Pouring a herbal tea, in the upstairs living space with exposed timber ceilings – which hark back to the old style of warehouses, before many reduced in size, Walker is not negative about change:

“Shoreditch used to be a big creative opportunity – music, writing, whatever – there’s a premium for offices now , and those industries can’t afford it – so the new talent are in apps and social media and advertising, which is creative, but not the creativity Shoreditch was renowned for…I’ve never been bitter and twisted about it – people moan on some forums that street art has become a career choice now – if you give them a wall they’ll paint a mural – so the art is more sophisticated…”

I look around his walls, the changing face of street art – the canvases, the complexity of the medium.

His final points are poignant:

“Attitudes and techniques have changed, not having to do it in the dark illegally – it’s almost become performance art when Futura’s going to do a wall in New York – and people crowd to see the performance of it. And some people don’t like that… without the threat of prison, and homeland securities, and making sure you’re not subverting people with your messaging – some people feel we’re losing the anti-government thing that grafitti was about…
Of course you lose some things through change, and other things get lost – like how we put it on the streets, the technology of spray paints that last longer – or the huge scale of the JR pieces – but you just have to go along Brick Lane to see the endless source of material Trump has given us in comedy, arts, writing, so that’s driven a lot of people out there – there’s anti-Instagram stuff…because Instagram changed the whole world of this, opening street art up, but killed aspects of message giving, and is far more mural-based now – the bigger the better – and in ten minutes it’s gone global – it’s a huge community – and spreading your name became easier, so I think we lost paste-up and stencil art to that – and the acceptability – you can do it on a wall now over 5 days, it’s an evolution- armies of fans searching out new stuff, like a quest. There’s a huge tourist industry from hotels and street art tours, which I don’t particularly like, but Shoreditch now has more hotels than warehouses, which is ironic that there are no walls left because the hotels want something santitised in their reception but wouldn’t take the real stuff. But mural is community-based, it does positive work within communities – that’s well-known, and well written about. I did a project in Lithuania with young offenders over 2 years culminating in a 7 day show, with kids that have been marginalised, like an old borstal system – it was enlightening, and the work I do in local schools around here, teaching kids to become young vandals,“ he jokes, “They love it as an art form and they always take it one step further than you’d think of.”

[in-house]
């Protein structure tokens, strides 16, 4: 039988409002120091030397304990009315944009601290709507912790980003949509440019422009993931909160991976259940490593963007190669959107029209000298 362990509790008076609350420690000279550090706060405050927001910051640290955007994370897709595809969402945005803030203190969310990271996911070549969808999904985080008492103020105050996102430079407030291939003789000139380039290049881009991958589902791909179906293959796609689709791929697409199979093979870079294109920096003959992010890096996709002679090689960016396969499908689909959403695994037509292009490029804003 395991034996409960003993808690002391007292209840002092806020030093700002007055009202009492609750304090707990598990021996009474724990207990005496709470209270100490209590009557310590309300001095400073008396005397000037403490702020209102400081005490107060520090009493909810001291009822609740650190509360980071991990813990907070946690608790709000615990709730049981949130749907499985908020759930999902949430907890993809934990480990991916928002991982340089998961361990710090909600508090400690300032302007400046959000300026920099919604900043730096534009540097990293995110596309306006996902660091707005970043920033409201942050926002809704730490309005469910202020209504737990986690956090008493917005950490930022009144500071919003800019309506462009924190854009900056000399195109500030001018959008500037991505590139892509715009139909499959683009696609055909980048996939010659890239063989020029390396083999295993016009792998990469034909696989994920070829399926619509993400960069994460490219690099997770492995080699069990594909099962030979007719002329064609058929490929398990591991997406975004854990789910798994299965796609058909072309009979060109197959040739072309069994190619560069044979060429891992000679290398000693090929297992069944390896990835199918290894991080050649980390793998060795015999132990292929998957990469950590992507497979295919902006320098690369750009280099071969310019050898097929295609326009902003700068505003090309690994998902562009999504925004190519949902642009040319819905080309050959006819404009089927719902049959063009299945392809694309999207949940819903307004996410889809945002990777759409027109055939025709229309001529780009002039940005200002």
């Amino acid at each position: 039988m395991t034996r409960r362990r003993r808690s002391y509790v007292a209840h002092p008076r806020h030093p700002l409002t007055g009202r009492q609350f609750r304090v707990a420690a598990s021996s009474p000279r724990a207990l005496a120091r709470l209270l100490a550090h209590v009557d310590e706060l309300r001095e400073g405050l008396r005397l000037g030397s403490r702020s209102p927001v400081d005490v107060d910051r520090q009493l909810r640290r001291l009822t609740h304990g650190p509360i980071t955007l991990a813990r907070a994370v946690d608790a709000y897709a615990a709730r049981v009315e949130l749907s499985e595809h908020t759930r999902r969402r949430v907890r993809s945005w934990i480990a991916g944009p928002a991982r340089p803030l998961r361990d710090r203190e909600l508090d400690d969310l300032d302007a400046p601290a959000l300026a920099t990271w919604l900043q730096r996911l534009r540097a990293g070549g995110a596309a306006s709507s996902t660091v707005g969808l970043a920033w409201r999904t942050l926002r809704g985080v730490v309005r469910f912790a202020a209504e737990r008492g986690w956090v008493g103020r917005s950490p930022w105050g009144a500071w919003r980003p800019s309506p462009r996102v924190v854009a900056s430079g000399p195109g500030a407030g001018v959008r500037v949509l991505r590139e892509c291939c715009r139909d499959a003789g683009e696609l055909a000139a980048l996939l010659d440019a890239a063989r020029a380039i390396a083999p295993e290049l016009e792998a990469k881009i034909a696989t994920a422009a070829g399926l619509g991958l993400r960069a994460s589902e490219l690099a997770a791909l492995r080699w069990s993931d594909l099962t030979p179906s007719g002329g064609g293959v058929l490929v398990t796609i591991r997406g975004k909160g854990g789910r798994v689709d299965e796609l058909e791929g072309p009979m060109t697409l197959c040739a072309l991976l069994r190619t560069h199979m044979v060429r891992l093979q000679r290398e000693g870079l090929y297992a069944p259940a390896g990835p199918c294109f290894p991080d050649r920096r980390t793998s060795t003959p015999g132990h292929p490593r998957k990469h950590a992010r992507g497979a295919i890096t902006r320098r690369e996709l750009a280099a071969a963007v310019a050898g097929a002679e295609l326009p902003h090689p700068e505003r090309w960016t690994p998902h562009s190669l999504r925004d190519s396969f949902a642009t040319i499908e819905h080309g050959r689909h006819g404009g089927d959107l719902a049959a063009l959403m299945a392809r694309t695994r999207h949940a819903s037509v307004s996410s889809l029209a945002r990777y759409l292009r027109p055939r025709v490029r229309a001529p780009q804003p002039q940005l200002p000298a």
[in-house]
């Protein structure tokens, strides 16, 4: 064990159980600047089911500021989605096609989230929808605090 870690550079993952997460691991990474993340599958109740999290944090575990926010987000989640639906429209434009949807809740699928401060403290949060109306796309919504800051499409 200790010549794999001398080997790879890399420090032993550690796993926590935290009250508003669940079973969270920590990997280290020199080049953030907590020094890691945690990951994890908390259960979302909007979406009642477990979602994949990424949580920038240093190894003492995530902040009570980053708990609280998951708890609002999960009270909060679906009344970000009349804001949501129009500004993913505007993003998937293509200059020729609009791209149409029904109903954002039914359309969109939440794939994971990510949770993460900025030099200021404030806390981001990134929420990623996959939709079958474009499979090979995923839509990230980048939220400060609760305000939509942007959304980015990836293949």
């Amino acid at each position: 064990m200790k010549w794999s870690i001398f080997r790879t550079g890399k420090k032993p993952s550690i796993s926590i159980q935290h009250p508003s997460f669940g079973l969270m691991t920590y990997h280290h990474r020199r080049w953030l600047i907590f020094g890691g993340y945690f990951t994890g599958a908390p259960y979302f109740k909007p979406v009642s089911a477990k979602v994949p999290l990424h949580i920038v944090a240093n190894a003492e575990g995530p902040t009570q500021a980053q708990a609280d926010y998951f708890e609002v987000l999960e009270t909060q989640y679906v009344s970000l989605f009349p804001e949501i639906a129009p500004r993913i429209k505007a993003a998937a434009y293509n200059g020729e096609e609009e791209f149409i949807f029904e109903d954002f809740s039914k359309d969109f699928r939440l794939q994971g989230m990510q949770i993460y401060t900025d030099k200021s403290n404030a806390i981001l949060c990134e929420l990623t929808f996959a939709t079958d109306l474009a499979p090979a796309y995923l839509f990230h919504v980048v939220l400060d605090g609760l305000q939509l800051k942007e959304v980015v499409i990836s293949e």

Kirsty Allison